Building onto our earlier store, let’s say we want to make a method that returns a user’s first name based off the full name attribute.

getters: {
   firstName: state => {
     return state.user.fullName.split(' ')[0]
   }
 }

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Vuex getter properties are available to components on the store.getters object.

mounted () {
   console.log(this.$store.getters.firstName);
}

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Tip: Know the Default Getter Arguments

By default, Vuex getters accept two arguments.

  1. state — the state object for our application;
  2. getters — the store.getters object, meaning that we can call other getters in our store.

Every getter you declare will require the first state argument. And depending on how you design your code, your getters can reference each other using the second ‘getters’ argument.

Let’s make a last name getter that simply removes our first name value from our full name state property. This example would require both the state and getters objects.

lastName (state, getters) {
     return state.user.fullName.replace(getters.firstName, '');
}

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Tip: Pass Custom Arguments to Vuex Getters

Another cool feature of getters is that we can pass them custom arguments by making our getter return a method.

prefixedName: (state, getters) => (prefix) => {
     return prefix + getters.lastName;
}

// in our component
console.log(this.$store.getters.prefixedName("Mr."));

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3. Mutations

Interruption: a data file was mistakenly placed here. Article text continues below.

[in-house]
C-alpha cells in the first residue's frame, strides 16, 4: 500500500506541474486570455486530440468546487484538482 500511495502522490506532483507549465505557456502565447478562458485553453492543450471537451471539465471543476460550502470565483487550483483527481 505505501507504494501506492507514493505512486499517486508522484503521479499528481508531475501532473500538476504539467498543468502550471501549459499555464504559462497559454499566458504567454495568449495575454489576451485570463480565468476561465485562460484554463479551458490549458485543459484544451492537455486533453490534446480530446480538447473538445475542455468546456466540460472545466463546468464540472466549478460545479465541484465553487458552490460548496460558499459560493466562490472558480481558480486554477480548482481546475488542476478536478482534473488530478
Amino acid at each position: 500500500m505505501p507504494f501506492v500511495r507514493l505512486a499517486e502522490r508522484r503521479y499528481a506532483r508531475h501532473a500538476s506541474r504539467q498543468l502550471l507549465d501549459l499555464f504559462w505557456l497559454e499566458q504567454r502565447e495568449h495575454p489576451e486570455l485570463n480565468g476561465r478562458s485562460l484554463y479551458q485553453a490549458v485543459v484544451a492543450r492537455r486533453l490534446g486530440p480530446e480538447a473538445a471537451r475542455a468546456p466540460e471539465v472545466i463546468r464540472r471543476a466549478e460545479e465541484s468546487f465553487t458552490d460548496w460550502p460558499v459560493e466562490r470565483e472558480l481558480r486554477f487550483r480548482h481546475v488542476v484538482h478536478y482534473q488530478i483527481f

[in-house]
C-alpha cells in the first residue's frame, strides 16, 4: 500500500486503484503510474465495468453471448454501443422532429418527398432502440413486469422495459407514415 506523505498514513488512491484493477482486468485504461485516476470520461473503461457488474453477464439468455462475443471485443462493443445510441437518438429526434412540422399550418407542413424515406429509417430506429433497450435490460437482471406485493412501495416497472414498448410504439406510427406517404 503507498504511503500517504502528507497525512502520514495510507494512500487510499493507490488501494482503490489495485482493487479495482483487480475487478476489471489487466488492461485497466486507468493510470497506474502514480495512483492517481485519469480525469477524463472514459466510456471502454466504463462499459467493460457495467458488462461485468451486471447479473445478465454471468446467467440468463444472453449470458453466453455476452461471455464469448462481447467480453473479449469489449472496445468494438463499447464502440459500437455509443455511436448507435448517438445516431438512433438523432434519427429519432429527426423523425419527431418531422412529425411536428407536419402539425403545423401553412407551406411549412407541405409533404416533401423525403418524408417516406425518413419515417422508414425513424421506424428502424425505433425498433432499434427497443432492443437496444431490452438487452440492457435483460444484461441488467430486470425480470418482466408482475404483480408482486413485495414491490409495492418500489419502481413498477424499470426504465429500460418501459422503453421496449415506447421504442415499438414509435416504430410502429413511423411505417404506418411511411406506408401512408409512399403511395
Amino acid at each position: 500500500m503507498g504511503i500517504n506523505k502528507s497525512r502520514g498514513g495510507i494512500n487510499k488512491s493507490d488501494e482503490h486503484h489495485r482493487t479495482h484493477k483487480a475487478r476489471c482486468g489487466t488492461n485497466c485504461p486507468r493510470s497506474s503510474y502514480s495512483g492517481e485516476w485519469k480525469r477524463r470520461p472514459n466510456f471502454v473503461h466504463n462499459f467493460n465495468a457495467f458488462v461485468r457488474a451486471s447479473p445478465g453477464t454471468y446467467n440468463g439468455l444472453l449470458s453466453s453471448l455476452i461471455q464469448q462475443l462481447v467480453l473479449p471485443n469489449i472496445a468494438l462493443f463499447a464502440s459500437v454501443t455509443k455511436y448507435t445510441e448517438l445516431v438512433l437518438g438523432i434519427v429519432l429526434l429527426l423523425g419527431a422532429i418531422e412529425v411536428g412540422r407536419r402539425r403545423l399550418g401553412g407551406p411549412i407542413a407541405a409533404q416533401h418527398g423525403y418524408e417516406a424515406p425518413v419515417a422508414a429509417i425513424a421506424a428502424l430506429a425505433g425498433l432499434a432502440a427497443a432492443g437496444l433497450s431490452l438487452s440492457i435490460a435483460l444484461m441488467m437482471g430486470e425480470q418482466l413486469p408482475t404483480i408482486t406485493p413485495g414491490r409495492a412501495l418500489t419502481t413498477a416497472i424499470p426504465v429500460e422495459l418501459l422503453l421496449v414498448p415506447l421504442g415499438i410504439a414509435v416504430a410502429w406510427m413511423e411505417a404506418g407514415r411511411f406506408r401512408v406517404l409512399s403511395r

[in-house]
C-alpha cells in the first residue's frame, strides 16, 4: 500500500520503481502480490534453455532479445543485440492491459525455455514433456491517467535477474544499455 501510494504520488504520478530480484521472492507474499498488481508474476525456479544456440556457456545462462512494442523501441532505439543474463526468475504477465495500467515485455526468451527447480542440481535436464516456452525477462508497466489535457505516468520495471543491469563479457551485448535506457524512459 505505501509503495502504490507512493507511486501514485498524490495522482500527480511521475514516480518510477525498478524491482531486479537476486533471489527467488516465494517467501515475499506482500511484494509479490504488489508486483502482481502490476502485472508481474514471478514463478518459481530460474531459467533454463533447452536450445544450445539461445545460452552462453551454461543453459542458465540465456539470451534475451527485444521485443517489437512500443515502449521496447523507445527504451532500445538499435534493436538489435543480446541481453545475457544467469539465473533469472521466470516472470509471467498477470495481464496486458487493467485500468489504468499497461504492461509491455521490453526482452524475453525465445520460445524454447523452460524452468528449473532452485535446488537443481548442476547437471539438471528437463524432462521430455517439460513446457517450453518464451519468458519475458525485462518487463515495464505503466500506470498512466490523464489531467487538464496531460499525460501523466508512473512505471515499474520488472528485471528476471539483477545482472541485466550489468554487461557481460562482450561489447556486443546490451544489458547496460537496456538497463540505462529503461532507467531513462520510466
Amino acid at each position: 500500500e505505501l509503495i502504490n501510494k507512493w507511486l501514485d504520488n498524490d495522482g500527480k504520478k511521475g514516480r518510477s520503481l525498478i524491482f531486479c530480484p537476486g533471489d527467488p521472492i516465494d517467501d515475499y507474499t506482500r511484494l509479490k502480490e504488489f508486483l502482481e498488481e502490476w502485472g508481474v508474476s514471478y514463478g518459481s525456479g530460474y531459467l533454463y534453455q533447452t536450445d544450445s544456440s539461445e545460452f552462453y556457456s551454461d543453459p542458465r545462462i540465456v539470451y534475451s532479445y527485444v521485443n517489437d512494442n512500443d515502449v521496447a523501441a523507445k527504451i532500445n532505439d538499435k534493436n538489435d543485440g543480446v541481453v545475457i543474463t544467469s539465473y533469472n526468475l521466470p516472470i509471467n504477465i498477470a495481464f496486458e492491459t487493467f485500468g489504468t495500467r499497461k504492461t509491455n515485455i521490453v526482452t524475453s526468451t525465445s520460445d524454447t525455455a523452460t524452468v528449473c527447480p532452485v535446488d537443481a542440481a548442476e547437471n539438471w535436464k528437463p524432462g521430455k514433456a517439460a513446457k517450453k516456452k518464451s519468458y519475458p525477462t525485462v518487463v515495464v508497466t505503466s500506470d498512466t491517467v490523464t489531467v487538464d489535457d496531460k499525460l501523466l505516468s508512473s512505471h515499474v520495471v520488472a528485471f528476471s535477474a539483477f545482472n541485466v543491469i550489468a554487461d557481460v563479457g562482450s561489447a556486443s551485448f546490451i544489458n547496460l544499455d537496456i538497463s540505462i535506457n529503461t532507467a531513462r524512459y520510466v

Mutations are the only way to properly change the value of the state object. An important detail to note is that mutations must be synchronous.

Like getters, mutations always accept the Vuex state property as their first argument. They also accept a custom argument — called a payload — as the second argument.

For example, let’s make a mutation to change a user’s name to a specific value.

mutations: {
   changeName (state, payload) {
     state.user.fullName = payload
   }
},

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Then, we can call this method from our component using the store.commit method, with our payload as the second argument.

this.$store.commit("changeName", "New Name");

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More often than not, you are going to want your payload to be an object. Not only does this mean that you can pass several arguments to a mutation, but also, it makes your code more readable because of the property names in your object.